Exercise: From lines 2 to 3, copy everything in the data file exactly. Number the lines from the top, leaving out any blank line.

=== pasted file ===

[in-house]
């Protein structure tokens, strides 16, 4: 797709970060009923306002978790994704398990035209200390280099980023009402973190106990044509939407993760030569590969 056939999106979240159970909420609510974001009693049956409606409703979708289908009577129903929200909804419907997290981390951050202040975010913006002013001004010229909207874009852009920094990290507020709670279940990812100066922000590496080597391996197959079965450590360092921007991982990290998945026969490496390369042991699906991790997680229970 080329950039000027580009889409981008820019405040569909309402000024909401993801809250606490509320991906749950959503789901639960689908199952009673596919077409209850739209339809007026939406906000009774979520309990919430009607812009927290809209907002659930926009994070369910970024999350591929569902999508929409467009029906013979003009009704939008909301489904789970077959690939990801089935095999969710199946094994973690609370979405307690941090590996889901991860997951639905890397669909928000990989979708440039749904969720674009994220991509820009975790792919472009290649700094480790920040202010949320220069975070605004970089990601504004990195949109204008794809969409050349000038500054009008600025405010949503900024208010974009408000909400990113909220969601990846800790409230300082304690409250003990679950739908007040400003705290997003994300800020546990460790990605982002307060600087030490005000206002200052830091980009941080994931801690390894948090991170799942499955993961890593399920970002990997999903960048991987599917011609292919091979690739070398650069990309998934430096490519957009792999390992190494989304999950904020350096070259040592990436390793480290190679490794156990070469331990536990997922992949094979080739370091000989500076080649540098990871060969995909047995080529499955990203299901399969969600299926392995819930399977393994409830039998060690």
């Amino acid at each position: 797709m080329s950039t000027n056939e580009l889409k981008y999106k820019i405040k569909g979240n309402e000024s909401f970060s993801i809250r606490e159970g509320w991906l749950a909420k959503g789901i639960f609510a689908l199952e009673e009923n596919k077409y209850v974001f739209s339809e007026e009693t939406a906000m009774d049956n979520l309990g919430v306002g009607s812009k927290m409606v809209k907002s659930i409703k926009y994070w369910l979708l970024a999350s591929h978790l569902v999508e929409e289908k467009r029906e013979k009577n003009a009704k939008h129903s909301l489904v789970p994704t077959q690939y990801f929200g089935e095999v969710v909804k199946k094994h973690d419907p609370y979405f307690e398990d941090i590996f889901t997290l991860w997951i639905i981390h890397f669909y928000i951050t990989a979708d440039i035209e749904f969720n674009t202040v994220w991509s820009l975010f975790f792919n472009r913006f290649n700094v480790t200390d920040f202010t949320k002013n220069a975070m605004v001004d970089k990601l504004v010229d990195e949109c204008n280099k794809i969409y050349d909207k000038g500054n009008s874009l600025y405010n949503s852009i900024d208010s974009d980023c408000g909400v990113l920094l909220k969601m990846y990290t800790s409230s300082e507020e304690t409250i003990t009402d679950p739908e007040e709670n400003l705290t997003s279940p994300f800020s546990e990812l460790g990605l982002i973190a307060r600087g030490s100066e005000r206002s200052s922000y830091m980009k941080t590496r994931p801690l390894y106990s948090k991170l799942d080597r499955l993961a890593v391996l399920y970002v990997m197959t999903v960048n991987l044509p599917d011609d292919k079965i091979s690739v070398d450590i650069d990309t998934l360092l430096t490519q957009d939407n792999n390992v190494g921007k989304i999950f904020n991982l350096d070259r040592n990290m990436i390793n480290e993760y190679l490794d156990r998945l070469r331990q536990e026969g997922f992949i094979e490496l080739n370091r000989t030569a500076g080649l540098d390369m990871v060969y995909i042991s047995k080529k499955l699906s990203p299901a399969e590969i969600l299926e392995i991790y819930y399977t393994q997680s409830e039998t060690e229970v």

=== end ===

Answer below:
């Protein structure tokens, strides 16, 4: 797709970060009923306002978790994704398990035209200390280099980023009402973190106990044509939407993760030569590969 056939999106979240159970909420609510974001009693049956409606409703979708289908009577129903929200909804419907997290981390951050202040975010913006002013001004010229909207874009852009920094990290507020709670279940990812100066922000590496080597391996197959079965450590360092921007991982990290998945026969490496390369042991699906991790997680229970 080329950039000027580009889409981008820019405040569909309402000024909401993801809250606490509320991906749950959503789901639960689908199952009673596919077409209850739209339809007026939406906000009774979520309990919430009607812009927290809209907002659930926009994070369910970024999350591929569902999508929409467009029906013979003009009704939008909301489904789970077959690939990801089935095999969710199946094994973690609370979405307690941090590996889901991860997951639905890397669909928000990989979708440039749904969720674009994220991509820009975790792919472009290649700094480790920040202010949320220069975070605004970089990601504004990195949109204008794809969409050349000038500054009008600025405010949503900024208010974009408000909400990113909220969601990846800790409230300082304690409250003990679950739908007040400003705290997003994300800020546990460790990605982002307060600087030490005000206002200052830091980009941080994931801690390894948090991170799942499955993961890593399920970002990997999903960048991987599917011609292919091979690739070398650069990309998934430096490519957009792999390992190494989304999950904020350096070259040592990436390793480290190679490794156990070469331990536990997922992949094979080739370091000989500076080649540098990871060969995909047995080529499955990203299901399969969600299926392995819930399977393994409830039998060690």
């Amino acid at each position: 797709m080329s950039t000027n056939e580009l889409k981008y999106k820019i405040k569909g979240n309402e000024s909401f970060s993801i809250r606490e159970g509320w991906l749950a909420k959503g789901i639960f609510a689908l199952e009673e009923n596919k077409y209850v974001f739209s339809e007026e009693t939406a906000m009774d049956n979520l309990g919430v306002g009607s812009k927290m409606v809209k907002s659930i409703k926009y994070w369910l979708l970024a999350s591929h978790l569902v999508e929409e289908k467009r029906e013979k009577n003009a009704k939008h129903s909301l489904v789970p994704t077959q690939y990801f929200g089935e095999v969710v909804k199946k094994h973690d419907p609370y979405f307690e398990d941090i590996f889901t997290l991860w997951i639905i981390h890397f669909y928000i951050t990989a979708d440039i035209e749904f969720n674009t202040v994220w991509s820009l975010f975790f792919n472009r913006f290649n700094v480790t200390d920040f202010t949320k002013n220069a975070m605004v001004d970089k990601l504004v010229d990195e949109c204008n280099k794809i969409y050349d909207k000038g500054n009008s874009l600025y405010n949503s852009i900024d208010s974009d980023c408000g909400v990113l920094l909220k969601m990846y990290t800790s409230s300082e507020e304690t409250i003990t009402d679950p739908e007040e709670n400003l705290t997003s279940p994300f800020s546990e990812l460790g990605l982002i973190a307060r600087g030490s100066e005000r206002s200052s922000y830091m980009k941080t590496r994931p801690l390894y106990s948090k991170l799942d080597r499955l993961a890593v391996l399920y970002v990997m197959t999903v960048n991987l044509p599917d011609d292919k079965i091979s690739v070398d450590i650069d990309t998934l360092l430096t490519q957009d939407n792999n390992v190494g921007k989304i999950f904020n991982l350096d070259r040592n990290m990436i390793n480290e993760y190679l490794d156990r998945l070469r331990q536990e026969g997922f992949i094979e490496l080739n370091r000989t030569a500076g080649l540098d390369m990871v060969y995909i042991s047995k080529k499955l699906s990203p299901a399969e590969i969600l299926e392995i991790y819930y399977t393994q997680s409830e039998t060690e229970v």